This question probably would not have been asked, or even considered worthwhile, had I spoken to a group of writers of no particular faith, but it did stretch me to present a cogent response, and is worth discussion, especially since it brings up the notion that every word we write must have a purpose:

In writing the conflict between good and evil—what words are acceptable? Damn, hell—how graphic can a Christian writer be?

My immediate response: as graphic as your conscience allows and the story requires.

My modified response: what is allowed depends on your publisher.

But what about a Biblical response? I’m so glad you asked.

A) What about offending a “weaker brother”?

Scripture used as basis of argument: Romans 14:1-3

“Accept other believers who are weak in faith, and don’t argue with them about what they think is right or wrong. For instance, one person believes it’s all right to eat anything. But another believer with a sensitive conscience will eat only vegetables. Those who feel free to eat anything must not look down on those who don’t. And those who don’t eat certain foods must not condemn those who do, for God has accepted them.” (NLT

“Receive him that is weak in faith, but not for passing judgment. For one believes that he may eat all things: another, who is weak, eats herbs. Let not him that eats despise him that eats not; and let not him who eats not judge him that eats: for God has received him.” (KJ2000)

Although we need to be mindful of others, don’t let the possibility of offending someone keep you from telling the truth. Don’t let weaker readers weaken a strong story.

Evil exists. Bad things happen—even to good people.

Consider the oppressed, tragic lives of many persecuted believers around the world. Try telling them a squeaky-clean, neatly-packaged, everyone-is-saved-and-happy-at-the-end kind of story.

That may be our ideal, but is it reality?

Use discernment.
Is evil glorified in the story?
Is it present in order to reveal truth?
Prove a point?
Provide a comparison between darkness and light?

There can be, and often are, redemptive elements in harsh stories. Context is everything. Consider your audience, and your reason for including the foul language, the violence, etc.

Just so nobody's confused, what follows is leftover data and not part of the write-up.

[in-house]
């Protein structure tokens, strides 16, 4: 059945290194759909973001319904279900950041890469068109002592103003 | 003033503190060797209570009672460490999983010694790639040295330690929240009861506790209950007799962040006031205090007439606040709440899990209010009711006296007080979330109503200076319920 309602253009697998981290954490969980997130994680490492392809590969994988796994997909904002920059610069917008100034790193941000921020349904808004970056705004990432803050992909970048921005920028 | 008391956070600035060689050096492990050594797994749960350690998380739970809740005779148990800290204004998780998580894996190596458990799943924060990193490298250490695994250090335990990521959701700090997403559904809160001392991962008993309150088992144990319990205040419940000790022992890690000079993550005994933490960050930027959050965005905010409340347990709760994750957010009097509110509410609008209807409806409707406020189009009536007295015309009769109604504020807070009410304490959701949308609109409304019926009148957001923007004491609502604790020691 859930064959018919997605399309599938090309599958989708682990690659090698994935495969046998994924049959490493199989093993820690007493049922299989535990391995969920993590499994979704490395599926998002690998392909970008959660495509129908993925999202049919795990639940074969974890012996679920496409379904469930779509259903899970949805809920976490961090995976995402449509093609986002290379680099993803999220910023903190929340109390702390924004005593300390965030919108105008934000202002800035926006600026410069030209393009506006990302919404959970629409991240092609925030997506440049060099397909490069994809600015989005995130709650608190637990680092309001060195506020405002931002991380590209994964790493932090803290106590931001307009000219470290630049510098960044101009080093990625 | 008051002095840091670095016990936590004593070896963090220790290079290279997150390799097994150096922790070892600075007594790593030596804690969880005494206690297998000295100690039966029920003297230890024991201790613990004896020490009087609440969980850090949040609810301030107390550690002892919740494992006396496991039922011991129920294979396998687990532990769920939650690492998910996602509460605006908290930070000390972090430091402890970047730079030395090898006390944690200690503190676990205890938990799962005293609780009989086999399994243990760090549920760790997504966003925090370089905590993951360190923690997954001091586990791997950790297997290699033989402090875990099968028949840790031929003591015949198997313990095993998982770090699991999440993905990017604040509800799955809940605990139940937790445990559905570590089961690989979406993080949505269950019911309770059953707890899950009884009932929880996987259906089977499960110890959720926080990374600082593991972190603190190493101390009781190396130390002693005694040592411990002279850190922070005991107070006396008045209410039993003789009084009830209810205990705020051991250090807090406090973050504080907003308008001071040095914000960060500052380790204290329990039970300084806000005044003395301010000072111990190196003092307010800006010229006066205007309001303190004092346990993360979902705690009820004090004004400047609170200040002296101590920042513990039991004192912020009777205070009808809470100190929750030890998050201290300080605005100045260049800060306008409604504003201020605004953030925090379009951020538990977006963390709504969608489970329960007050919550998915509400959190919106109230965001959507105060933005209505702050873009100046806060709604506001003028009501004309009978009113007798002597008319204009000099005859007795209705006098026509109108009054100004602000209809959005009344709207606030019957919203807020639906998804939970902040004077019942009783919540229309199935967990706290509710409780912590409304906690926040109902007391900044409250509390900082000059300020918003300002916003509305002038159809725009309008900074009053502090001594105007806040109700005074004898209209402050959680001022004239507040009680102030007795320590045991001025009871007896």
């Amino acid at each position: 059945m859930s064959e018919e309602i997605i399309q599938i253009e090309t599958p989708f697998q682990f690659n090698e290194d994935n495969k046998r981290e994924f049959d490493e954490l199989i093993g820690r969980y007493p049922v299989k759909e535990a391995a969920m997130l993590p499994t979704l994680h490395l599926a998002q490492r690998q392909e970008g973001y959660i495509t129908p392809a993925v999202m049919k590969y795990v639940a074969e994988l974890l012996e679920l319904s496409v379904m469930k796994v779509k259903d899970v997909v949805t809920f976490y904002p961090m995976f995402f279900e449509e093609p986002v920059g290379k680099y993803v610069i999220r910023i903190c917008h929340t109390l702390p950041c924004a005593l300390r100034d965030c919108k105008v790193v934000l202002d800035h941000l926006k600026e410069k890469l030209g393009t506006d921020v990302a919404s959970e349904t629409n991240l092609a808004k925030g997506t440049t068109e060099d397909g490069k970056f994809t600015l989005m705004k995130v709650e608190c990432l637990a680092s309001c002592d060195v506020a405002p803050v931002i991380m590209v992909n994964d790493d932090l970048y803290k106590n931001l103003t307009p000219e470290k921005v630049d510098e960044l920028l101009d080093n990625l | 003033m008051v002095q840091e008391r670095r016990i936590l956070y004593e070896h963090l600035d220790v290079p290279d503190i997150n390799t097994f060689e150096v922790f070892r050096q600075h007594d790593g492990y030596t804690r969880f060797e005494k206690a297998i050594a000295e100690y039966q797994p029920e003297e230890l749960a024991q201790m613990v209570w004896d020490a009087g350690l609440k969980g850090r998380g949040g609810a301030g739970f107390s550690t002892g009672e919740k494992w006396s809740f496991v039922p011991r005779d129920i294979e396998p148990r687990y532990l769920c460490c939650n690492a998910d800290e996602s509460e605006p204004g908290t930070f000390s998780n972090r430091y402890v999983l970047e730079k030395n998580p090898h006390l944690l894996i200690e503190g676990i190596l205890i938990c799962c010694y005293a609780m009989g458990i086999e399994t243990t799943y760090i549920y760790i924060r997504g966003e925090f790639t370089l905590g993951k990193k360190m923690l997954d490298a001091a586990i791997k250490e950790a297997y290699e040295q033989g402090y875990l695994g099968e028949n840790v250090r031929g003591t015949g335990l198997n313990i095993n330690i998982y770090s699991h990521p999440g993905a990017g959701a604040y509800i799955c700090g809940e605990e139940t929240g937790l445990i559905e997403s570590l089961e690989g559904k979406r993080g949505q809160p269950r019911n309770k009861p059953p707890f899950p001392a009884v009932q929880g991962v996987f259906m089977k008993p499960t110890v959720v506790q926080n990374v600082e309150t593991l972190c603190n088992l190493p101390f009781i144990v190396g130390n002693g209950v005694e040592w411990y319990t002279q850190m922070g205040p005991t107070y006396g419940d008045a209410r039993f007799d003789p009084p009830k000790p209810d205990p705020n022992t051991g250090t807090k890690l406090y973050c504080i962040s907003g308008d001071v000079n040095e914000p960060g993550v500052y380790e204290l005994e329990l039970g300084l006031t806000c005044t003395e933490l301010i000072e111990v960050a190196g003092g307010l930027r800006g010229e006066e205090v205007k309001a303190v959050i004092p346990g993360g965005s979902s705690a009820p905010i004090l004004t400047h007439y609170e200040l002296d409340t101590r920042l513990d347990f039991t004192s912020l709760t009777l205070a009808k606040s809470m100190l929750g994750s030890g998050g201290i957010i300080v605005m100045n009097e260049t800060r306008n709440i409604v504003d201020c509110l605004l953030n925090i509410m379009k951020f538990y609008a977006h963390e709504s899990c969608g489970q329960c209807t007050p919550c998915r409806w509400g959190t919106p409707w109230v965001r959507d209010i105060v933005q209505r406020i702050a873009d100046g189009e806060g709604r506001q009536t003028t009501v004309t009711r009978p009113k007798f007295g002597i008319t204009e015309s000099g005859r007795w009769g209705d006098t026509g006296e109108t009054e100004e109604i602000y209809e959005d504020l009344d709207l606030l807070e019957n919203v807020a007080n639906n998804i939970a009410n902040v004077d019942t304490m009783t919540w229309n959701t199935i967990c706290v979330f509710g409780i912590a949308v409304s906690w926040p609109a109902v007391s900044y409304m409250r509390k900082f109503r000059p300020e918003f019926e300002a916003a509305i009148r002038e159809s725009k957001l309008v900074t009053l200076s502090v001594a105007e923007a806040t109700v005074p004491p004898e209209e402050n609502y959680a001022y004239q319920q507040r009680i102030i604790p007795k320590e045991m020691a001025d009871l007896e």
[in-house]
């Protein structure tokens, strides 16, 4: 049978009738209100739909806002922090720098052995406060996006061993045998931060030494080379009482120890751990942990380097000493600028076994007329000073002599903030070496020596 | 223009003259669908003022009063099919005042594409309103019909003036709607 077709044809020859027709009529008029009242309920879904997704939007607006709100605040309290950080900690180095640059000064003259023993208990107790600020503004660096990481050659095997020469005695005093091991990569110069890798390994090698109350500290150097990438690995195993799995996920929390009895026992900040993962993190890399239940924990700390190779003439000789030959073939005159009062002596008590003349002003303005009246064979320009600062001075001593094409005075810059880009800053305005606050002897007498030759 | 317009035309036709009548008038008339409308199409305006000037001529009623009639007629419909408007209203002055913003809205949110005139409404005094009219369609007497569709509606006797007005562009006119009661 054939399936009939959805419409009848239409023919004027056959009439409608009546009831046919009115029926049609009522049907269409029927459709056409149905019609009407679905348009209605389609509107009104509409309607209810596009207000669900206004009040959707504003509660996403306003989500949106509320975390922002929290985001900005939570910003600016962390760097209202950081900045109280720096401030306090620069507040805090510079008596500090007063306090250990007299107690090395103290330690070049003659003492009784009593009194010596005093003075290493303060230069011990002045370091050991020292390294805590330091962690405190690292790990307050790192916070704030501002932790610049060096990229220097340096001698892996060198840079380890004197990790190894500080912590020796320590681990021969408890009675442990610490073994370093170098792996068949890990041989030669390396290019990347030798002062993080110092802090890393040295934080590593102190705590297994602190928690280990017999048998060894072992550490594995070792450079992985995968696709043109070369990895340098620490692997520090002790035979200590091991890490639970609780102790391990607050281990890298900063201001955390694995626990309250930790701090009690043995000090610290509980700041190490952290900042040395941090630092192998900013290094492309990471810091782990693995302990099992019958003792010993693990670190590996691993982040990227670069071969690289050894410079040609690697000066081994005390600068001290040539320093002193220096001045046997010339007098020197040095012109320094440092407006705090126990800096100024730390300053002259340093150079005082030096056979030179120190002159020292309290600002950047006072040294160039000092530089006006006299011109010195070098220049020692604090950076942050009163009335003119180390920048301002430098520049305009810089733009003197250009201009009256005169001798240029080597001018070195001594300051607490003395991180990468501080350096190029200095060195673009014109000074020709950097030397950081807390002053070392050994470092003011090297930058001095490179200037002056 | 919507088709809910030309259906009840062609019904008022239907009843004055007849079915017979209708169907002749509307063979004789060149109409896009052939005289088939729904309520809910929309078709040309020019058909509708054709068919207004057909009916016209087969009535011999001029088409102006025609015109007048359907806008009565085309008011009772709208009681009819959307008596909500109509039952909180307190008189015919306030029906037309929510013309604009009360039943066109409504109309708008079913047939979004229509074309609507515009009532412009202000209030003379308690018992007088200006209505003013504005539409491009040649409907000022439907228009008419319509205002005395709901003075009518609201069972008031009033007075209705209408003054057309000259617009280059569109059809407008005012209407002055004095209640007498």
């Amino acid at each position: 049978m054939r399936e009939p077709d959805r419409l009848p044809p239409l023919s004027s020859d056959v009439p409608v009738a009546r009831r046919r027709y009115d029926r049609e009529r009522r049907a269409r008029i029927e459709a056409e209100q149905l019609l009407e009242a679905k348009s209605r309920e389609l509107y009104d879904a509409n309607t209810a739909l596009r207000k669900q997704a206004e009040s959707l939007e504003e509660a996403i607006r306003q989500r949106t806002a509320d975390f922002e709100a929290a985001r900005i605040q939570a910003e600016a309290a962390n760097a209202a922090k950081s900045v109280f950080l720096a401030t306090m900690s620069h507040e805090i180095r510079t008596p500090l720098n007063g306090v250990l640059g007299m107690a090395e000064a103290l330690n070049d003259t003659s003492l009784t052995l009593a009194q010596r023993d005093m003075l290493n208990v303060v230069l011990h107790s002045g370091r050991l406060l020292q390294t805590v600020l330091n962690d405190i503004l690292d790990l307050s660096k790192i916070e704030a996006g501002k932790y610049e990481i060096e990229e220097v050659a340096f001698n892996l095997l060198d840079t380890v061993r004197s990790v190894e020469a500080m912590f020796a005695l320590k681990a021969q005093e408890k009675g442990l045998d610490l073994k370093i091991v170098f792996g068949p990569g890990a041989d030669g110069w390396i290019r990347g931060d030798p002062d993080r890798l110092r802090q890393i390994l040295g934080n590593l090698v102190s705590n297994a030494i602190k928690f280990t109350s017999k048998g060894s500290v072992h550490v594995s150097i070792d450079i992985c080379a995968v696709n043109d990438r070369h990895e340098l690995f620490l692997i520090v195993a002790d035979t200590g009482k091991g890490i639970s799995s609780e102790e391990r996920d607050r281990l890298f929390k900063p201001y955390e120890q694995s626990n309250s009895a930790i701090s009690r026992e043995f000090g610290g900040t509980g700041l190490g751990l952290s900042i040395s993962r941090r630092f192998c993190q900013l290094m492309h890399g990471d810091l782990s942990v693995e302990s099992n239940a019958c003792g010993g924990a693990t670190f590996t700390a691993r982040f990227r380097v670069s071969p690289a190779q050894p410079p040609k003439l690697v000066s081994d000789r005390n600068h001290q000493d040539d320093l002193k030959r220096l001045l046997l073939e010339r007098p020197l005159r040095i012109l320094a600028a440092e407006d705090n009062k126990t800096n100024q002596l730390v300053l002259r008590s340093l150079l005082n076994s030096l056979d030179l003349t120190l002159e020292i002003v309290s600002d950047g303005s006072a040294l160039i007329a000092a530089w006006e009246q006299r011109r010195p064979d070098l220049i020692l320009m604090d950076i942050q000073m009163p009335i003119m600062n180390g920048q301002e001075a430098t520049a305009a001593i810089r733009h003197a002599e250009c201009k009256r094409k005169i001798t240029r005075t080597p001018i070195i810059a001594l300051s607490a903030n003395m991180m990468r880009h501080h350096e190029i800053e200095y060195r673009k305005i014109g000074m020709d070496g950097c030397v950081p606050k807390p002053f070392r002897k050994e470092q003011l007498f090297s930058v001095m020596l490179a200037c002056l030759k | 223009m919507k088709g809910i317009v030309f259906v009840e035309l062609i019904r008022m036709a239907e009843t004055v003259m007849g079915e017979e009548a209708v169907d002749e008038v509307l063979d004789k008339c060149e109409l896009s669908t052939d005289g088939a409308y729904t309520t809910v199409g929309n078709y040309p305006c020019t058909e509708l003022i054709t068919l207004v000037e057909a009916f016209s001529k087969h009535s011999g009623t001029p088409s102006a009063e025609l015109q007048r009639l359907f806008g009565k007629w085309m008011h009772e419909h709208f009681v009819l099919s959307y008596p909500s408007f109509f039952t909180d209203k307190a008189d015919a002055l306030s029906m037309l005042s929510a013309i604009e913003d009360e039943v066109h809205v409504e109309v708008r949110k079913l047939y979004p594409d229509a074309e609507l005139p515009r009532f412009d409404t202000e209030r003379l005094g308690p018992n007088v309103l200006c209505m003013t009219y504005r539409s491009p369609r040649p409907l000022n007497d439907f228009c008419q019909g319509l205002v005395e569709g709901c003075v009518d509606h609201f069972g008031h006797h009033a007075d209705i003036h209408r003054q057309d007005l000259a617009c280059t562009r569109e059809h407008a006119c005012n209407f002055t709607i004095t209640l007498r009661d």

And remember: Everyone has to grow up sometime. One cannot always cater to the weaker believers, else they’ll never have a reason to “man up” and grow stronger. Disciple them. Show them how to be strong.

B) What about the admonition to avoid unclean speech?

Scripture used as basis of argument: Colossians 3:6-9

“Because of these sins, the anger of God is coming. You used to do these things when your life was still part of this world. But now is the time to get rid of anger, rage, malicious behavior, slander, and dirty language. Don’t lie to each other, for you have stripped off your old sinful nature and all its wicked deeds.” (NLT)

“For which things’ sake the wrath of God comes on the children of disobedience: In which you also once walked, when you lived in them. But now you also put off all these; anger, wrath, malice, blasphemy, filthy talk out of your mouth. Lie not to one another, seeing that you have put off the old man with his deeds.” (KJ2000)

Not all unclean speech consists of four-letter words.

There’s gossip, slander, blasphemy, lies, name-calling, belittling, boasting, abusive speech, anything that’s meant to tear someone down. An insidious form of foul speech is the backhanded compliment, or the well-spoken but ill-meant piece of advice.

Again, context: It’s not just what you say; it’s how you say it. And how you mean it.